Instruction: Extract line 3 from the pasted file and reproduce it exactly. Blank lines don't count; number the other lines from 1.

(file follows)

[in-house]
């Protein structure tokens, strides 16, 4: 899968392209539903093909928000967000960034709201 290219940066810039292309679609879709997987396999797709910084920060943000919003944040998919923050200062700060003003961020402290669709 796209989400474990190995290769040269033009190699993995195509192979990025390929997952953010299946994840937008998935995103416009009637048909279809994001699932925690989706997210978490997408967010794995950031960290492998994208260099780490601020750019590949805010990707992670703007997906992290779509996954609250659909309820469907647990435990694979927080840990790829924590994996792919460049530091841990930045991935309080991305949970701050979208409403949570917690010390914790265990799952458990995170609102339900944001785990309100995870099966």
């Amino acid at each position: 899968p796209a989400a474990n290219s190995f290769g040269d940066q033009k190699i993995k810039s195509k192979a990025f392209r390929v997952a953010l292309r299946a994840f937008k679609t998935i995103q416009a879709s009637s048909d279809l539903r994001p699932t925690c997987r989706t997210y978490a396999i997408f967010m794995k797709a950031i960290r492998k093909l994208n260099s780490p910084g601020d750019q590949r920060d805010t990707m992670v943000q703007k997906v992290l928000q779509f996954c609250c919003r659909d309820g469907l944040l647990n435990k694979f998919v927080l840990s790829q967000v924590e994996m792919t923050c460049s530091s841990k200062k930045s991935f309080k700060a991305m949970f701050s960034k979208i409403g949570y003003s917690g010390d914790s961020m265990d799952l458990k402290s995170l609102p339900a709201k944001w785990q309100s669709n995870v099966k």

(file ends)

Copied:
């Amino acid at each position: 899968p796209a989400a474990n290219s190995f290769g040269d940066q033009k190699i993995k810039s195509k192979a990025f392209r390929v997952a953010l292309r299946a994840f937008k679609t998935i995103q416009a879709s009637s048909d279809l539903r994001p699932t925690c997987r989706t997210y978490a396999i997408f967010m794995k797709a950031i960290r492998k093909l994208n260099s780490p910084g601020d750019q590949r920060d805010t990707m992670v943000q703007k997906v992290l928000q779509f996954c609250c919003r659909d309820g469907l944040l647990n435990k694979f998919v927080l840990s790829q967000v924590e994996m792919t923050c460049s530091s841990k200062k930045s991935f309080k700060a991305m949970f701050s960034k979208i409403g949570y003003s917690g010390d914790s961020m265990d799952l458990k402290s995170l609102p339900a709201k944001w785990q309100s669709n995870v099966k």